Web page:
While motive is rarely questioned in favour of good faith, the Act requires a Landlord to meet their lawful duties first.

Consider the scenario where a Landlord provides a Tenant with an option:  Accept an illegal rent increase, or I’m going to move into the unit. The tenant, in asserting their legal rights, firmly says no, and is met almost immediately with a notice that they are being evicted in sixty days because the Landlord wants to move in.
As discussed in Do I Have to Move Out If the Landlord Wants My Apartment?, the Landlord Tenant Board is instructed to disregard the motive of the Landlord for moving in as well of the reasonableness of the Landlord's intention.  In most cases, the law weighs the Landlord's inherit right to their property as predominate, and asks few questions of their reasons for occupation. Provided the Landlord can show, on a balance of probabilities that they in good faith require the unit for residential purposes, typically their request for eviction will be granted.
In 2018, the Divisional Court case of Loc Le v. O’Grady, Loc Le, it was clear that the Landlord and his spouse were contemplating relocating, as they had sold their house in February of 2017, and were moved into a house that was occupied by their children and other relatives.
In May of the same year, the Landlord had approached the O’Grady tenants  and demanded a rental increase far above a lawful amount.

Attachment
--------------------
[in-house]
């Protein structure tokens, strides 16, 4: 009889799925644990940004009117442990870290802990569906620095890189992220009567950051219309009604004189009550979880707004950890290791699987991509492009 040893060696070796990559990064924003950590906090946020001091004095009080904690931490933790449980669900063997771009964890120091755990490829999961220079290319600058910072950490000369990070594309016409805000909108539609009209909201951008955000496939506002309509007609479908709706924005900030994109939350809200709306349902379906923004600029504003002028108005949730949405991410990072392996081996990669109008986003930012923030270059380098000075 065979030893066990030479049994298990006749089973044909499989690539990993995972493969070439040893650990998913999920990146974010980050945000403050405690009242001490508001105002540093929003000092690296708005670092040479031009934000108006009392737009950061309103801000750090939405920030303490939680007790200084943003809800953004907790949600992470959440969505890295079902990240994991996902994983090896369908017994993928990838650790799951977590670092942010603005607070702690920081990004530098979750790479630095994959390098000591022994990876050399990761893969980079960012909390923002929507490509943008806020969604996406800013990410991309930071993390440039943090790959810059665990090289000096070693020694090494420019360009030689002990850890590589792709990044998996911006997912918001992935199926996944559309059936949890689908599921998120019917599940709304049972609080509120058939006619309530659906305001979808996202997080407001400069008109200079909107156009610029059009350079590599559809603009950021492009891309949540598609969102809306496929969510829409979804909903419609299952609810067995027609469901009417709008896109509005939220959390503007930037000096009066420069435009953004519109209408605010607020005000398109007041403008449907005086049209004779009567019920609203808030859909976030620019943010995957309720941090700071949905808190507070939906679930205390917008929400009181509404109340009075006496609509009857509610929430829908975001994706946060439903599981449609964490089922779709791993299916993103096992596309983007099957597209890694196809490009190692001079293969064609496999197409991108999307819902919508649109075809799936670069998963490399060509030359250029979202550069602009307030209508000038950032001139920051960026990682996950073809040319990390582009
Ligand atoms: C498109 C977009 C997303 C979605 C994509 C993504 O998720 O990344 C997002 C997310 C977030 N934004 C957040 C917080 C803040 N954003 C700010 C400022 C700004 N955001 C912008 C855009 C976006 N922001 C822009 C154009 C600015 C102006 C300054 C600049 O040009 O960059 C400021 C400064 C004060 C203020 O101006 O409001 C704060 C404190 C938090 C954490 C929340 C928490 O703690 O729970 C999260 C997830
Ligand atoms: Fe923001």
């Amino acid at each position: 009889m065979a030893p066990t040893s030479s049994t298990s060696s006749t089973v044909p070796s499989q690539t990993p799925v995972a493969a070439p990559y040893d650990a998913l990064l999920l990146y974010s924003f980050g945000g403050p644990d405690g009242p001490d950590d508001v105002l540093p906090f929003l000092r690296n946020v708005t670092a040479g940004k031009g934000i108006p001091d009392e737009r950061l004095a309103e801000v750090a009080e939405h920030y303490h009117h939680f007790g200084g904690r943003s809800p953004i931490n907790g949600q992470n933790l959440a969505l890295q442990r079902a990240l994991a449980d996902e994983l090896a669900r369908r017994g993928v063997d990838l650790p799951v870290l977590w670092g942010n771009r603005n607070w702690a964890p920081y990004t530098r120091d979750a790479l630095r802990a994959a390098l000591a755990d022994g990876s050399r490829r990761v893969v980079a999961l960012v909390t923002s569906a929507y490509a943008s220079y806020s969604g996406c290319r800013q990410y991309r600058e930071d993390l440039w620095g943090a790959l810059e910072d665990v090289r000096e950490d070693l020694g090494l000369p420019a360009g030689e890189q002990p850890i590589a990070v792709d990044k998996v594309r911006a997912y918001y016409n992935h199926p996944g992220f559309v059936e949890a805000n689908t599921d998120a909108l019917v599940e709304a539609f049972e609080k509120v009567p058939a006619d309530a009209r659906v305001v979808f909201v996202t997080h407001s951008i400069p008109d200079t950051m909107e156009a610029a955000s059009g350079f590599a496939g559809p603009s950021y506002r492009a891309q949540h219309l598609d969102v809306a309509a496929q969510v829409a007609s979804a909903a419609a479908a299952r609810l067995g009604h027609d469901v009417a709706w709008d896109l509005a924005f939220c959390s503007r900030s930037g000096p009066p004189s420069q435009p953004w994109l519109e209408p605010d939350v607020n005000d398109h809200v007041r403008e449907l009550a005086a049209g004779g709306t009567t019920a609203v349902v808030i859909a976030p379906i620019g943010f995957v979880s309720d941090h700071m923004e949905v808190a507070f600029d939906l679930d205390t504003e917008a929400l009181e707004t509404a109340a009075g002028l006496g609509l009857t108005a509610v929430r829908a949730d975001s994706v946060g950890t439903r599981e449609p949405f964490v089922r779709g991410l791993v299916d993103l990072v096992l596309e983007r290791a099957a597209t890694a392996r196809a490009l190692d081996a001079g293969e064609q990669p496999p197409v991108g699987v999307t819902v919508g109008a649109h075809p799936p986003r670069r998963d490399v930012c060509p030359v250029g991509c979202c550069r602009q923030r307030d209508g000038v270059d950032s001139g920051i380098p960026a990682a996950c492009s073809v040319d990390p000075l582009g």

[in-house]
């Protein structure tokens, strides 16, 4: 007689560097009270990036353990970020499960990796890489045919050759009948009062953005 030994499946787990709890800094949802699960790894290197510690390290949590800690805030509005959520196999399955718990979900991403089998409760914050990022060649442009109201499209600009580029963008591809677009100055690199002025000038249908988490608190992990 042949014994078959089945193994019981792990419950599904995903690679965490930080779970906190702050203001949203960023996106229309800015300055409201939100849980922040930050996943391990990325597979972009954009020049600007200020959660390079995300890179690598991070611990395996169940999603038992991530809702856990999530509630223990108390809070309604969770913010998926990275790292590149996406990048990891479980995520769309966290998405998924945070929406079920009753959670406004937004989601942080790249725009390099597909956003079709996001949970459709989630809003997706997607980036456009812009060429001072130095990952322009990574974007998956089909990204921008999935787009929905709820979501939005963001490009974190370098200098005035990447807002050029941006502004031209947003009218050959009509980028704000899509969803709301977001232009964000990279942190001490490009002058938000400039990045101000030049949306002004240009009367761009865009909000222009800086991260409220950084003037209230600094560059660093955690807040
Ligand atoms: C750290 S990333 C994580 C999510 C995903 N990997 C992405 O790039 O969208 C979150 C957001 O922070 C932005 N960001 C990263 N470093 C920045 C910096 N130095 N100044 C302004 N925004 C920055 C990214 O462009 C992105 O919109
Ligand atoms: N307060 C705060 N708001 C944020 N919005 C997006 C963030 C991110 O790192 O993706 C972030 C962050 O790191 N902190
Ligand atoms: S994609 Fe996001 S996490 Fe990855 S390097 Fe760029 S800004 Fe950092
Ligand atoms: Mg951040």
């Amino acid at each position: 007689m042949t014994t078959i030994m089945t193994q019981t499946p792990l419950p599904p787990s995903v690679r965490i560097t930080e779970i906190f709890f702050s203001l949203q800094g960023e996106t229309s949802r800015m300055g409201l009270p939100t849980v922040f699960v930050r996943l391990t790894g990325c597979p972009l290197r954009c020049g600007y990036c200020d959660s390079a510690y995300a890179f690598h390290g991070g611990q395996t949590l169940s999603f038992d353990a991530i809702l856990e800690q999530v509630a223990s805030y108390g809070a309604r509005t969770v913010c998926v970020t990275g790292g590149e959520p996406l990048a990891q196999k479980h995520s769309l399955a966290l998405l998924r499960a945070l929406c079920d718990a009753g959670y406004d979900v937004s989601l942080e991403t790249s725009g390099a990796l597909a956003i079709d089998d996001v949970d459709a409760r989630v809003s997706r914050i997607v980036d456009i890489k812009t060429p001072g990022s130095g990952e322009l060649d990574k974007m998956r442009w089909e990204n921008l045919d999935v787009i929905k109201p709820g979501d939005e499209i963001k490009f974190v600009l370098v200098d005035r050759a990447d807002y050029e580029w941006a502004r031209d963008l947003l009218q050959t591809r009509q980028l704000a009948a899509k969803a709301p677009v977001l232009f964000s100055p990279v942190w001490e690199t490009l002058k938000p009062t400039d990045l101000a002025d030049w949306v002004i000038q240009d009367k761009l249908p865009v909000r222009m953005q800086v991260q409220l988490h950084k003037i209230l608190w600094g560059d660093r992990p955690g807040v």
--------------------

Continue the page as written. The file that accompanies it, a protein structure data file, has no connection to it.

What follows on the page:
When the tenants asserted their rights, and refused, the Landlord opted to provide the tenants with a notice that they would be evicting the tenants as they required the unit for personal use. 
There was no evidence of bad faith.  The Landlord had decided that unless the tenants would pay the higher rent, it made economic sense for the Landlords simply to live in the rental property and fully intended to do so.
However, while the Landlord’s motive is not called into question, nor whether their purpose of possession is reasonable, there are some circumstances where a Landlord's good faith is never brought into the picture, because for any eviction, whether for personal use, or rental arrears, there are some scenarios where the Landlord tenant Board must refuse an eviction.
In other words, while a Landlord's motive is not considered in general, the conduct of the Landlord prior to the eviction will see their eviction denied if, as in this example, even though good faith was not in question, the reason for the application being brought is that the tenant has attempted to secure or enforce his or her legal rights;
The Divisional Court upheld the Board’s dismissal of the Landlord’s Application to terminate the tenancy
“Even if we were persuaded that this ground of appeal is properly before us, we are not convinced there was any error.  The inferences to be drawn from the evidence are practically irrefutable.  If the Tenants had agreed to the Landlord’s unlawful demands they would have been allowed to continue to occupy the premises.  Because they did not, the Landlord determined he would evict the tenants and move into the property himself.  The precipitating event was not the Landlord’s desire to occupy the premises himself.  It was the Tenants’ refusal to accede to his unlawful demand.”
While a Landlord may feel they are meeting their lawful requirements dealing with a residential tenancy, the laws in Ontario seek to balance the rights of tenants and Landlords, and can be quite complex.
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